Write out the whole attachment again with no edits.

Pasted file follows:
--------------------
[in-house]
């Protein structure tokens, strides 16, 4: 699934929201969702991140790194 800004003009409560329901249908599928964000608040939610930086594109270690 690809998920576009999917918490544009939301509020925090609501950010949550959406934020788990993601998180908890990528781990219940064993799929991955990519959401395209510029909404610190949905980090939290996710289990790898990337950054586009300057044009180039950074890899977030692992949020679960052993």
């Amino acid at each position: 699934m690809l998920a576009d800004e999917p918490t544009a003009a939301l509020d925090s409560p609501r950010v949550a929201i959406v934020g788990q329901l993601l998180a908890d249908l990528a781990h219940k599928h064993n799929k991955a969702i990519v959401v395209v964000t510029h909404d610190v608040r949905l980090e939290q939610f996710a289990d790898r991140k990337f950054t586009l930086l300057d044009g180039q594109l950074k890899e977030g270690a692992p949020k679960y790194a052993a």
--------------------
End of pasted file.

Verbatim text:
[in-house]
């Protein structure tokens, strides 16, 4: 699934929201969702991140790194 800004003009409560329901249908599928964000608040939610930086594109270690 690809998920576009999917918490544009939301509020925090609501950010949550959406934020788990993601998180908890990528781990219940064993799929991955990519959401395209510029909404610190949905980090939290996710289990790898990337950054586009300057044009180039950074890899977030692992949020679960052993």
């Amino acid at each position: 699934m690809l998920a576009d800004e999917p918490t544009a003009a939301l509020d925090s409560p609501r950010v949550a929201i959406v934020g788990q329901l993601l998180a908890d249908l990528a781990h219940k599928h064993n799929k991955a969702i990519v959401v395209v964000t510029h909404d610190v608040r949905l980090e939290q939610f996710a289990d790898r991140k990337f950054t586009l930086l300057d044009g180039q594109l950074k890899e977030g270690a692992p949020k679960y790194a052993a």